Five radiation investigations studied the effects of UV-radiation and HZE particles, especially heavy ions, on different biological specimens. These two kinds of radiation do not reach the Earth's surface, but UV-radiation is believed to have influenced evolution and the early history of life on Earth, before the protective atmosphere developed. HZE radiation is a major concern for long-duration space flight missions.

Two human life sciences experiments were funded by NASA: the Baroreflex experiment and the Cardiovascular Regulation experiment. The Baroreflex experiment investigated the relationship between postflight cardiovascular deconditioning and the baroreflex. Cardiovascular deconditioning is measured by a characteristic fall in blood pressure when the astronauts stand up after space flight. This effect is associated with the decreased work load of the heart during space flight, and the baroreflex, which acts to maintain appropriate blood pressure throughout the body.

The second U.S. experiment, Cardiovascular Regulation at Microgravity, examined mechanisms involved in cardiovascular responses of the body to microgravity and readaptation to Earth gravity. The responses of crewmembers to saline loading, a method of rapidly expanding the intravascular volume, were studied under microgravity conditions to investigate the mechanisms responsible for postflight cardiovascular deconditioning and orthostatic intolerance.

Additional life sciences experiments performed during the STS-55 mission were those classified as Detailed Supplementary Objectives (DSOs). A DSO is a NASA-sponsored investigation performed by Space Shuttle crewmembers, who serve as the test subjects. These studies are designed to require minimal crew time, power and stowage. Biomedical DSOs focus on operational concerns, including space motion sickness, cardiovascular deconditioning, muscle loss, changes in coordination and balance strategies, radiation exposure, pharmacokinetics and changes in the body's biochemistry.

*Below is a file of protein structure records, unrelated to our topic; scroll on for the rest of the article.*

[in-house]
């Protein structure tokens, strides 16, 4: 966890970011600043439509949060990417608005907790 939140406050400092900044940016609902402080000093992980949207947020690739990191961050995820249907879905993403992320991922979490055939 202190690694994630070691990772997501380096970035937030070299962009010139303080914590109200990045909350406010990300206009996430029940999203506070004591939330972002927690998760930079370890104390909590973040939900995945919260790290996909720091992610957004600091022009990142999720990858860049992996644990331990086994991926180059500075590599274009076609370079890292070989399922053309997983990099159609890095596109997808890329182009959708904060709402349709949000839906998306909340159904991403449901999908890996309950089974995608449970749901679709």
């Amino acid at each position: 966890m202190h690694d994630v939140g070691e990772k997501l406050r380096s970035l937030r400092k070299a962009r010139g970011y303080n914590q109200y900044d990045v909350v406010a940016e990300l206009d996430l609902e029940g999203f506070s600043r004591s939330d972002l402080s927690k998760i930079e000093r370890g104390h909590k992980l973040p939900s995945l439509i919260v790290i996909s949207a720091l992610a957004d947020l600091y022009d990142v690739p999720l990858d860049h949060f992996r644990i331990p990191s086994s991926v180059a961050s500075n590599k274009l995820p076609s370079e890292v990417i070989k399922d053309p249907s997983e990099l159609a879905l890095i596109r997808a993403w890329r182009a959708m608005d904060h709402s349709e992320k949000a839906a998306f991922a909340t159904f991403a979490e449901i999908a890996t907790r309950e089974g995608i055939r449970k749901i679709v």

The materials science investigations encompassed the study of fluid physics by observing the behavior of fluid columns under microgravity conditions. Nucleation and solidification processes of metallic alloys were investigated, as was crystal growth. The atmospheric physics investigation studied the interaction of the space environment with different materials. The Astronomy studies included observations of the Milky Way Galaxy, and the earth observation studies tested photogrammatic and thematic mapping of the Earth's surface. Finally, technology investigations studied robotics, telescience and residual acceleration and vibrations in the Spacelab.

The D-2 mission was one of the most ambitious Spacelab missions performed with 88 experiments from the science disciplines of materials science, life sciences, earth observation, astronomy and technology. With researchers from eleven countries around the world, the mission was a premier example of an international effort to increase the knowledge of life and other sciences in space.

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Experiments on this Mission